Neighborly Yang Zhaoshun in his neighborhood

By Li Zheng
0 Comment(s)Print E-mail, July 21, 2011
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Zitengyuan is a residential neighborhood in Putuo District, Shanghai. Known as a model community, the area has been honored with many awards. But it wasn't always that way. Twelve years ago, the district was a cesspool flooded with prostitution and gambling. Its dramatic makeover has been attributed to Yang Zhaoshun, Communist Party secretary in the neighborhood.

The residents in the area came from the poorest part of Putuo. When Yang took his post in 1999, there were more than 6,000 residents there, of which 810 were unemployed, 191 handicapped, 88 mentally-disturbed, 43 drug-addicted, and 332 recently released from prison. "No other neighborhood like this one existed in Shanghai at that time." Yang said.

Yang Zhaoshun gradually won over the residents' trust. Every resident in the neighborhood knows Yang, who treats them like his relatives.

Mr. Xia is a former prisoner. In 1999, he was released, single and unemployed, and his parents turned up their noses at him. His fell back into drugs. He was pessimistic and hopeless. Yang helped him kick his drug habit and gave him a job as a security guard in the neighborhood. Xia is now the head guard and gets along well with his parents. "Mr. Yang gave me this chance, so I must do my best." Xia said.

Yang treats all the people in the neighborhood as his family members, and in turn, the people never disappoint Yang. Of the 400 former prisoners in the neighborhood, only two have become repeat offenders. More than 20 so-called "young bums" have returned to normal life. Two were even titled moral models of Taopu County.

Flexibility and wisdom are characteristic of Yang's work. In April 2010, an elderly resident whose family lived on social welfare died. The family decided to ask for a 3,000-yuan-per-month subsidy. But according to regulations, a subsidy of this sort can't exceed 1,500 yuan. The two sides come to a deadlock. Finally, it was Yang who found a way to solve the problem.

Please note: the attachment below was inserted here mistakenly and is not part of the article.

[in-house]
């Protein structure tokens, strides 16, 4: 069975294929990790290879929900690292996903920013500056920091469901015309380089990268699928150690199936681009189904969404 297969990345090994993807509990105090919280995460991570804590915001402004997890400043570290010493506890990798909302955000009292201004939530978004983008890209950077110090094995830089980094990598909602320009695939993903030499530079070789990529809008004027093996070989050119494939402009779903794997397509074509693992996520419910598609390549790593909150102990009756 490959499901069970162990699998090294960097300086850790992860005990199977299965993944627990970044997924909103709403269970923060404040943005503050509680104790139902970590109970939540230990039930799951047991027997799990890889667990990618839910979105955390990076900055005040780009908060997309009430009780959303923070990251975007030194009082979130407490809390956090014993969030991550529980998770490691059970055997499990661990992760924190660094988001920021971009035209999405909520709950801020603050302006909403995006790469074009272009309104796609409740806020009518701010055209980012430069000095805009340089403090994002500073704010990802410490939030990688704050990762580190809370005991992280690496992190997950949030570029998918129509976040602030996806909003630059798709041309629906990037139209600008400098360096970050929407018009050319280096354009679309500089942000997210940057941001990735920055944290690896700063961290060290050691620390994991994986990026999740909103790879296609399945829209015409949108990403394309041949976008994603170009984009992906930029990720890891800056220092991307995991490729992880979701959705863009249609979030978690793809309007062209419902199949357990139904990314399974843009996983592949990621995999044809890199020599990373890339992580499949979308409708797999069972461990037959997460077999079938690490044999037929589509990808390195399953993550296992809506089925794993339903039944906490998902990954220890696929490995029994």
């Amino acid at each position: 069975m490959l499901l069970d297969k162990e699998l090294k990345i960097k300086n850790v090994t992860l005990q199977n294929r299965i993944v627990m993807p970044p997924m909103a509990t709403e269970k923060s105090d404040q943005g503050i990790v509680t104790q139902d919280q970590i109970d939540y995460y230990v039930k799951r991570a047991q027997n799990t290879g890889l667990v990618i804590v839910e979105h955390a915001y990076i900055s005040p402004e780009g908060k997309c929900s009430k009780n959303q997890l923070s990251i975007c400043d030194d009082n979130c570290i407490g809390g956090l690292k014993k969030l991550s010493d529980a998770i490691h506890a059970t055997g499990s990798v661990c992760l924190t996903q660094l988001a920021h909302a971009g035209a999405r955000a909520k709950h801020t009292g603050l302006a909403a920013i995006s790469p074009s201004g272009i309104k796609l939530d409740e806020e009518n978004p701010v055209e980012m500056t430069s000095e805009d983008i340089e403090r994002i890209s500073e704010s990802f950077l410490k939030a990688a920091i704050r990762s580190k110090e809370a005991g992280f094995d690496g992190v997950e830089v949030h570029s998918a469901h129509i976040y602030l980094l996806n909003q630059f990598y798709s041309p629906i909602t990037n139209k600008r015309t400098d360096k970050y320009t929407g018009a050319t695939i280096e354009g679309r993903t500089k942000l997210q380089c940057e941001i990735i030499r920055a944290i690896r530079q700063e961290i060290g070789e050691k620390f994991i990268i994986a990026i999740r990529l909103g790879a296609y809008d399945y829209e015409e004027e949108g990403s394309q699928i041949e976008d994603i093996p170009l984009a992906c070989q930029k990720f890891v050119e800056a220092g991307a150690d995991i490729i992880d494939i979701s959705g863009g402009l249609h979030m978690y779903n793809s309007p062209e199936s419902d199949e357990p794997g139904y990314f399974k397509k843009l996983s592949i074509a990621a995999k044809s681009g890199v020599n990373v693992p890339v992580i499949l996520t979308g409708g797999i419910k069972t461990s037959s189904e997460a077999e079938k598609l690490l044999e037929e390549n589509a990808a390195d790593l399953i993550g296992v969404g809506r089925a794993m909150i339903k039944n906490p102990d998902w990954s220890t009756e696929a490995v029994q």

In this neighborhood, Yang holds an event every summer called "red children." He classifies the kids into different groups according to their hobbies – broadcasting group, reading group, chorus group, to name a few. This gives neglected children a platform to learn. Adults also participate in the activities. While some residents complain the broadcasts are noisy, they stop complaining when they hear the voices of the children. After all, it might be their kid on the microphone.

"One person alone can never accomplish too much," Yang said. "If everyone gets involved, our neighborhood will be harmonious."

He combined all the party organizations in the neighborhood together. Yang only required that "each does their duty," showing flexibility and wisdom. This motto inspired many residents.

Yang was also unemployed in the past. It was the CPC that offered him the job. The fact that poor outsiders long for dignity and honor is deeply rooted in Yang's mind. The "Honor Wall" is a perfect extension of this understanding. The wall exhibits the achievements of local workers, allowing them to take pride in their meaningful accomplishments.

Yang's efforts over the past 12 years were not anything of great importance to the nation. But it's these efforts that bring the residents in the neighborhood hope, happiness and harmony.

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